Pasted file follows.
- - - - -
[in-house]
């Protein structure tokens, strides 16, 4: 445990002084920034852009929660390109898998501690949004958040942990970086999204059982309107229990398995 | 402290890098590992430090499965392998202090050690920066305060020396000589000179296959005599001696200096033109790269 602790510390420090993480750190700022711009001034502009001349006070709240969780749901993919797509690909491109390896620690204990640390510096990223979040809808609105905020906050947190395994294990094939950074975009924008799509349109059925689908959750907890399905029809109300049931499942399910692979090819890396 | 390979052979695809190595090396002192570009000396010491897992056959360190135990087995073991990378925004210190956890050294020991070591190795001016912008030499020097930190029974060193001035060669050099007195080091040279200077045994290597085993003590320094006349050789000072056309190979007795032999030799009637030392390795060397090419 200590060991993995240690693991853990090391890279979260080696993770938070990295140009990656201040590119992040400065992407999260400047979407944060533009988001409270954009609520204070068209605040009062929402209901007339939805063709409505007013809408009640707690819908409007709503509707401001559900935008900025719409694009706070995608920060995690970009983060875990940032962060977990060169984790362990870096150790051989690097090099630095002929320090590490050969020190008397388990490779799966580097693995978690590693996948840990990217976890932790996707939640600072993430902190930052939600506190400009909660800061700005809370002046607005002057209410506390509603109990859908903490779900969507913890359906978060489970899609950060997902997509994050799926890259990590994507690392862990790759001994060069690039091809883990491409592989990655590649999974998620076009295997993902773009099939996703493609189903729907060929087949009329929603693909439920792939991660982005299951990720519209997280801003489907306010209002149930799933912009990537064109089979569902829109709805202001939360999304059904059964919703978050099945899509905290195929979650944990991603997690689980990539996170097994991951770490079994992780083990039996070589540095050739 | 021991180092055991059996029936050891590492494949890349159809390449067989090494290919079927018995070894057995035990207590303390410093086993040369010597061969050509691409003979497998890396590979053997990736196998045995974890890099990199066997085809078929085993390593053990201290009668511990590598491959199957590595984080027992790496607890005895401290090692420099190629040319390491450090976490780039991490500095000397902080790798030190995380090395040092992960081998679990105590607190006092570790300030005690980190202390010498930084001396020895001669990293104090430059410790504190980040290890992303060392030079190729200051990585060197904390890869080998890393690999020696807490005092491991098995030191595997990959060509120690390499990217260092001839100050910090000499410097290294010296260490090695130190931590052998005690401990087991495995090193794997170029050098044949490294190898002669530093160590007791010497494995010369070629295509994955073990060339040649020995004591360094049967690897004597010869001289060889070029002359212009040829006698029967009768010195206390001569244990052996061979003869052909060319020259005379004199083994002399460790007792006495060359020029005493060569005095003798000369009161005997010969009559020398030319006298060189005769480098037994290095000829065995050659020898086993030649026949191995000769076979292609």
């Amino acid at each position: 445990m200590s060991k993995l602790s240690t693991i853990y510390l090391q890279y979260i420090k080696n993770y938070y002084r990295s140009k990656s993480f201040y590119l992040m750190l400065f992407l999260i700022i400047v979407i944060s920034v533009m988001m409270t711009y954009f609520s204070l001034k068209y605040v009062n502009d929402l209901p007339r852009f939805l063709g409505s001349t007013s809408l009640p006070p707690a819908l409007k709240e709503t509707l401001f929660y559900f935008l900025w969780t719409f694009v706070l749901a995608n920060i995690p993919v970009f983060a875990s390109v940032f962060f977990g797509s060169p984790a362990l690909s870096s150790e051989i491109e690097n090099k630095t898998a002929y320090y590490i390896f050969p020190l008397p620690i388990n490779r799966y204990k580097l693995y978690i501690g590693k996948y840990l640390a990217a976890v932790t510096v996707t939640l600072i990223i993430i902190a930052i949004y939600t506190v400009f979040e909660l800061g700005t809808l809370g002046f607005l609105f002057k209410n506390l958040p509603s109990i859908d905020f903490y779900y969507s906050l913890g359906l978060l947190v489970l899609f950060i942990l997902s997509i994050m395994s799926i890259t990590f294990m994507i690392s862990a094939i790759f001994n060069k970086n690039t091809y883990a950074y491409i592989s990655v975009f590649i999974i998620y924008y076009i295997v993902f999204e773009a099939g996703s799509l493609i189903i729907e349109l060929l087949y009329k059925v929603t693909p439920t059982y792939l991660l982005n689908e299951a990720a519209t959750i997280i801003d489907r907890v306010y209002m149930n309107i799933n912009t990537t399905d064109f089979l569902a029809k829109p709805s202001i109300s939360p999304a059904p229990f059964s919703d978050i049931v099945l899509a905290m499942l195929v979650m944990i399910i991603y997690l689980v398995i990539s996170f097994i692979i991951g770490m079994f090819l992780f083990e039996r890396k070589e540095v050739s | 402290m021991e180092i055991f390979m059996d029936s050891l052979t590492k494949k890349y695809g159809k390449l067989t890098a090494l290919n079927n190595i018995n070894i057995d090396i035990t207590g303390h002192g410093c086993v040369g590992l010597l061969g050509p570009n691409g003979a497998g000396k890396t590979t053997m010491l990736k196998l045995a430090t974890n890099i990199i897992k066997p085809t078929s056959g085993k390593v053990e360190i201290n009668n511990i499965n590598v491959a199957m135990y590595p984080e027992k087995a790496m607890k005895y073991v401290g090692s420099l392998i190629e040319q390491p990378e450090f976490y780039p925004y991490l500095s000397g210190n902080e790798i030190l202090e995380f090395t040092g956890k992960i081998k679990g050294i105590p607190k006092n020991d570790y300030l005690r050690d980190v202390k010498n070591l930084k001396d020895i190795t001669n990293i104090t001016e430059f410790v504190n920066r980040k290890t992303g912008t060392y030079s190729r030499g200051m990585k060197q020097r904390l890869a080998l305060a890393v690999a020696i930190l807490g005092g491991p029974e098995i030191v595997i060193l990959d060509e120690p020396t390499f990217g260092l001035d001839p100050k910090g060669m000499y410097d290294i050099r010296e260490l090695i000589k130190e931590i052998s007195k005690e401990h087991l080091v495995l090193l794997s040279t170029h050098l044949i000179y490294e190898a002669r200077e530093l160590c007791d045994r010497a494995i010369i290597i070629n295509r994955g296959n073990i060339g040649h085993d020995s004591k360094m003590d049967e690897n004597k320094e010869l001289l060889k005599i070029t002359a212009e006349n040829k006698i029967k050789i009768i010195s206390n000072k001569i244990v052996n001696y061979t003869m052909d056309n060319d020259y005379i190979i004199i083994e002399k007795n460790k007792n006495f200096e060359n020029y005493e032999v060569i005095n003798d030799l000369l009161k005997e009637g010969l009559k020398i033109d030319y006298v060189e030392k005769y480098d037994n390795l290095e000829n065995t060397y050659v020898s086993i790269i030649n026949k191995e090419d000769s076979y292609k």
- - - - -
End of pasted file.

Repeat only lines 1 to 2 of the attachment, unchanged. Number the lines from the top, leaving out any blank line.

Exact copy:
[in-house]
């Protein structure tokens, strides 16, 4: 445990002084920034852009929660390109898998501690949004958040942990970086999204059982309107229990398995 | 402290890098590992430090499965392998202090050690920066305060020396000589000179296959005599001696200096033109790269 602790510390420090993480750190700022711009001034502009001349006070709240969780749901993919797509690909491109390896620690204990640390510096990223979040809808609105905020906050947190395994294990094939950074975009924008799509349109059925689908959750907890399905029809109300049931499942399910692979090819890396 | 390979052979695809190595090396002192570009000396010491897992056959360190135990087995073991990378925004210190956890050294020991070591190795001016912008030499020097930190029974060193001035060669050099007195080091040279200077045994290597085993003590320094006349050789000072056309190979007795032999030799009637030392390795060397090419 200590060991993995240690693991853990090391890279979260080696993770938070990295140009990656201040590119992040400065992407999260400047979407944060533009988001409270954009609520204070068209605040009062929402209901007339939805063709409505007013809408009640707690819908409007709503509707401001559900935008900025719409694009706070995608920060995690970009983060875990940032962060977990060169984790362990870096150790051989690097090099630095002929320090590490050969020190008397388990490779799966580097693995978690590693996948840990990217976890932790996707939640600072993430902190930052939600506190400009909660800061700005809370002046607005002057209410506390509603109990859908903490779900969507913890359906978060489970899609950060997902997509994050799926890259990590994507690392862990790759001994060069690039091809883990491409592989990655590649999974998620076009295997993902773009099939996703493609189903729907060929087949009329929603693909439920792939991660982005299951990720519209997280801003489907306010209002149930799933912009990537064109089979569902829109709805202001939360999304059904059964919703978050099945899509905290195929979650944990991603997690689980990539996170097994991951770490079994992780083990039996070589540095050739 | 021991180092055991059996029936050891590492494949890349159809390449067989090494290919079927018995070894057995035990207590303390410093086993040369010597061969050509691409003979497998890396590979053997990736196998045995974890890099990199066997085809078929085993390593053990201290009668511990590598491959199957590595984080027992790496607890005895401290090692420099190629040319390491450090976490780039991490500095000397902080790798030190995380090395040092992960081998679990105590607190006092570790300030005690980190202390010498930084001396020895001669990293104090430059410790504190980040290890992303060392030079190729200051990585060197904390890869080998890393690999020696807490005092491991098995030191595997990959060509120690390499990217260092001839100050910090000499410097290294010296260490090695130190931590052998005690401990087991495995090193794997170029050098044949490294190898002669530093160590007791010497494995010369070629295509994955073990060339040649020995004591360094049967690897004597010869001289060889070029002359212009040829006698029967009768010195206390001569244990052996061979003869052909060319020259005379004199083994002399460790007792006495060359020029005493060569005095003798000369009161005997010969009559020398030319006298060189005769480098037994290095000829065995050659020898086993030649026949191995000769076979292609």